Sunday, September 27, 2015

The week that was

So it's been a week now, and I'm still vacillating between mad and sad. Progressive Organized Women PAC (POW-PAC) paperwork has been filed with the WV Secretary of State. The checking account is ready to accept donations. I still need to set up an online account. I'm taking my time. It'll all get done, eventually.

I've spent a lot of time this week resting during the day and not sleeping at night. Or, rather, sleeping for three hours and then waking up with IDEAS. STRATEGIES. PLANS. My brain is on overdrive.

Your comments from my last post are most appreciated. Thank you all.

What happened last Saturday is a microcosm of what's happened to the Democratic Party here in WV. Possibly elsewhere. I've had my eye on North Carolina politics for a while now, as WV has been following in its footsteps. I've blamed it on the Koch Brothers and all that money, but that's not the entire story here in WV.

The heart of West Virginia's Democratic party is not in the statehouse in Kanawha County. It's in Marion County, home of Senator Joe Manchin (DINO-WV). Joe Manchin – the only Democrat to vote for defunding Planned Parenthood. Joe Manchin – who voted against the Iran Deal (make war, not diplomacy!). Joe Manchin – who called me "honey."

Joe Manchin and those who follow him care more about their power in the structure of the party than they do about the strength of the party itself. We've been bleeding Democrats for years. Clearly there are a lot of Democrats who are voting for Republicans, if you take a look at election results for the last 15 years. The flip of the statehouse in 2014 from blue to red was stunning. The only Democrats in power now are our Governor, who cannot run in 2016, and … Joe Manchin.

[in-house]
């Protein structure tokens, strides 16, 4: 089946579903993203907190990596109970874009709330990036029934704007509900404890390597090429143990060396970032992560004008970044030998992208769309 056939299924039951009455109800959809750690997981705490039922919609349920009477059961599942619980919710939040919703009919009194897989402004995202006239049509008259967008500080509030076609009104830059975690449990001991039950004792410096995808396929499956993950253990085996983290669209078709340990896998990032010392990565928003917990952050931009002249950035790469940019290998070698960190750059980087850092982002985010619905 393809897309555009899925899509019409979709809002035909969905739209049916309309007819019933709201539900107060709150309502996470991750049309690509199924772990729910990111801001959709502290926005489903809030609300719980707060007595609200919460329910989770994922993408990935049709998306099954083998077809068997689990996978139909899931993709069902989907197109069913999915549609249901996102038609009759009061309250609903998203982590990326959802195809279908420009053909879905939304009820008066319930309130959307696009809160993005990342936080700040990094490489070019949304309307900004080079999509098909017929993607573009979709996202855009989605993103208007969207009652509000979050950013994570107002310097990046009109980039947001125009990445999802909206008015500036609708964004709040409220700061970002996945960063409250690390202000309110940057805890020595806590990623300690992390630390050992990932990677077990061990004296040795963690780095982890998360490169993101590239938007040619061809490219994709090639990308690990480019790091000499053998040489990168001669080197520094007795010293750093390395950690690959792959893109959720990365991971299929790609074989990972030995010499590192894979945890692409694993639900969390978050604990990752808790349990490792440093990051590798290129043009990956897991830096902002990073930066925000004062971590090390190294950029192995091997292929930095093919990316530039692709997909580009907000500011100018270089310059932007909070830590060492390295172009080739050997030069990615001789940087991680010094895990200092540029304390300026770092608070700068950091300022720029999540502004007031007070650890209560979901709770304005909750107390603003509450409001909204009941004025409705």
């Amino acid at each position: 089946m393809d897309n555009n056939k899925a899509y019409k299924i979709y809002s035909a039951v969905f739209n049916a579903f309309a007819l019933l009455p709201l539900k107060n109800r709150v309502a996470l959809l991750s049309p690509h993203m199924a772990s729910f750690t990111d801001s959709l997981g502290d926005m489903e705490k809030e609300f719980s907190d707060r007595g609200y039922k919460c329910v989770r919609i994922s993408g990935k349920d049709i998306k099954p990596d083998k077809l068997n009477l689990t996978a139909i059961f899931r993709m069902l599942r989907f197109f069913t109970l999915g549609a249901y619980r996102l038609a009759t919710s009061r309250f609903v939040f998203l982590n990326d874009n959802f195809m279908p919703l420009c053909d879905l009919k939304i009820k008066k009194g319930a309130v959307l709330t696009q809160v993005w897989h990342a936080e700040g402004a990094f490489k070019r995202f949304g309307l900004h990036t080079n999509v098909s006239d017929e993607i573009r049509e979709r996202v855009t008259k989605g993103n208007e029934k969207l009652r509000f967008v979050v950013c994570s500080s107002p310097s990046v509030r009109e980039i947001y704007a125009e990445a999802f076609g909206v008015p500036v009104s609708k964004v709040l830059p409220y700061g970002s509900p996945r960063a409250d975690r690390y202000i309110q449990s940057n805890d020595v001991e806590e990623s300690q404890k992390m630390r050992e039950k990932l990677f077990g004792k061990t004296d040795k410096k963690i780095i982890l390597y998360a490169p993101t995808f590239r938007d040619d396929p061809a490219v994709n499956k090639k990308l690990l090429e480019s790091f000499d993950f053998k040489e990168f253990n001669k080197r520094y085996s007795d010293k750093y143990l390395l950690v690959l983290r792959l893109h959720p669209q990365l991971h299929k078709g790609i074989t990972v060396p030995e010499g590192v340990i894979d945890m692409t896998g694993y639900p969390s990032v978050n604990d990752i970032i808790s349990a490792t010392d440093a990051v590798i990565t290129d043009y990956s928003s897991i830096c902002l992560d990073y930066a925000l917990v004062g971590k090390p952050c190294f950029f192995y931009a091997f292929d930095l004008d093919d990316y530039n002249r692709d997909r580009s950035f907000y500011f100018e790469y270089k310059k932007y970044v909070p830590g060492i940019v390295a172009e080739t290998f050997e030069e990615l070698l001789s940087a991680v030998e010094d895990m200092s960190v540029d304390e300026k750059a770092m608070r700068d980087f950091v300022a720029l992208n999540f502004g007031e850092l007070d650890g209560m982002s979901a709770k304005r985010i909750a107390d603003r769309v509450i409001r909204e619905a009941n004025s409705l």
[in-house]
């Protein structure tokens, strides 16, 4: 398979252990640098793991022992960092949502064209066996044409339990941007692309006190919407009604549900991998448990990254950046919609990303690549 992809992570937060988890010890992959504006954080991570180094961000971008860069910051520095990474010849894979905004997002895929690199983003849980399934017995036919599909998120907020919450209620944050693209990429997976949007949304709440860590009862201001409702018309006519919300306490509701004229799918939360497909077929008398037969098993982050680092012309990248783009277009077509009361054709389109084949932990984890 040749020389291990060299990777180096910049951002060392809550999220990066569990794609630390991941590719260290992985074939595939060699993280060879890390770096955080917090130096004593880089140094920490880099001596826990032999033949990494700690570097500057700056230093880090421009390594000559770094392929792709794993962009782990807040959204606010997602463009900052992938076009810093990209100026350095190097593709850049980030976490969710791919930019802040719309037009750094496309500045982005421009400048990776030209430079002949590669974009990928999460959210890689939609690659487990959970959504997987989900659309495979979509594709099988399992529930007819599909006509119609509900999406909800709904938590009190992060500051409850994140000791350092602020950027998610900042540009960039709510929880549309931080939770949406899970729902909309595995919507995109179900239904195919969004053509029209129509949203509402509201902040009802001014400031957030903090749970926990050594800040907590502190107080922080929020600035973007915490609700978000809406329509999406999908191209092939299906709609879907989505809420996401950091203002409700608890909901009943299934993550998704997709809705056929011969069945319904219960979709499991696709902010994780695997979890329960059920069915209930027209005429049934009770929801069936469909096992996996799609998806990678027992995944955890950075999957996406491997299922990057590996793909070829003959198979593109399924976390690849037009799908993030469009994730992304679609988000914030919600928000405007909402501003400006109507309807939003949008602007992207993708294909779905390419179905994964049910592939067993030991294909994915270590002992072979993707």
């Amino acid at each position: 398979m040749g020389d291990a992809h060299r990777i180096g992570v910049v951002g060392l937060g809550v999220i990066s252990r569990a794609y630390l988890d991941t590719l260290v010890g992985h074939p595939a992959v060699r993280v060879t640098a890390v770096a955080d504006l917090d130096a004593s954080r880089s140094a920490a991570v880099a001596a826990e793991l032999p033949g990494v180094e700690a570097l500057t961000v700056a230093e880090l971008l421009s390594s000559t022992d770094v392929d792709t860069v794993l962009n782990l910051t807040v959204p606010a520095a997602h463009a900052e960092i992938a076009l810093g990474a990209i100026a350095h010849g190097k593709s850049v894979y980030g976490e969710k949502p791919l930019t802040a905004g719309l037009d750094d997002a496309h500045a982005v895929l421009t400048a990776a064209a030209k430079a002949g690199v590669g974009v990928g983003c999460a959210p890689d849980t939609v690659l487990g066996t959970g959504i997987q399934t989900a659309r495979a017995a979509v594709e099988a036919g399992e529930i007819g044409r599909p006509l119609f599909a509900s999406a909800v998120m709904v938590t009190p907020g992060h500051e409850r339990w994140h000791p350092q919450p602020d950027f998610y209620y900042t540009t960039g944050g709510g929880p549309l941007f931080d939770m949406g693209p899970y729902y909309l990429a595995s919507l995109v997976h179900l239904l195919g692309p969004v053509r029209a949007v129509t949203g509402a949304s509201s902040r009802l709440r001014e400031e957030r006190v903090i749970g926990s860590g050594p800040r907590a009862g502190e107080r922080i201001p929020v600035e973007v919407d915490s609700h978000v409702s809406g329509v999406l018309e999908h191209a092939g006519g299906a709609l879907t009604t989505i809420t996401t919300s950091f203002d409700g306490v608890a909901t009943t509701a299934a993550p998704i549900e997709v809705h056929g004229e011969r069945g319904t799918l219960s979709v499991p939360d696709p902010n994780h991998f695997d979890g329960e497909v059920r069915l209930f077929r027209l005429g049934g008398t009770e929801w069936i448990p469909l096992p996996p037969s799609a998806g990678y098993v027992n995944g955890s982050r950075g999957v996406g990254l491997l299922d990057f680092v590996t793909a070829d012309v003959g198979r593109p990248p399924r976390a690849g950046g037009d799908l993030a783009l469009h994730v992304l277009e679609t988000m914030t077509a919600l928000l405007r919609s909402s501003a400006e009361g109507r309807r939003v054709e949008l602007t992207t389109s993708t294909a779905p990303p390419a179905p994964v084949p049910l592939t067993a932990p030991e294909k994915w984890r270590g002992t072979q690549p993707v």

What does that have to do with the WVFDW election? Very little, actually. Except that the chair of WV's Democratic Party is a past president, her county voted as a bloc against the nominating committee's slate, she brought the greatest number of county delegates … and she's from Marion County.

In a nutshell, having control over the women who belong to WVFDW was somehow more important than moving women's issues and interests forward in WV. The chair of the party is someone I trusted, liked, considered a friend. Oddly, though, I don't lay total blame on her shoulders. A good deal goes to … Joe Manchin.

Whether POW-PAC makes a difference for West Virginia women lies in our ability to get our message out. It will take a lot of work and dedication. We'll surely ruffle some (more) feathers. One thing is certain: It's not about me, nor is it about any of the other strong, progressive women who are working to make it happen.

It's about West Virginia. And it's about West Virginia women.

Monday, September 21, 2015

As weekends go, this certainly was one

I don't think I've written anything about the election that happened here in WV over the weekend. It took place at the state convention for the West Virginia Federation of Democratic Women (WVFDW). My county chapter was the host. I've shared a little bit about how busy our group was preparing for that. But the election? Not so much.

I was nominated for vice-president. Traditionally, the assembly accepts the recommendation of the nominating committee, everyone sings kumbaya, and you go to a banquet. But not this year.

Three of the top board positions were challenged by floor nominations. Mine was one of them.

The woman nominated for president and I ran as a team. She went down in the first ballot of the day, and I realized then that I didn't need to give quite as powerful a speech as I'd planned to. It was referred to by one witness as a kamikaze speech.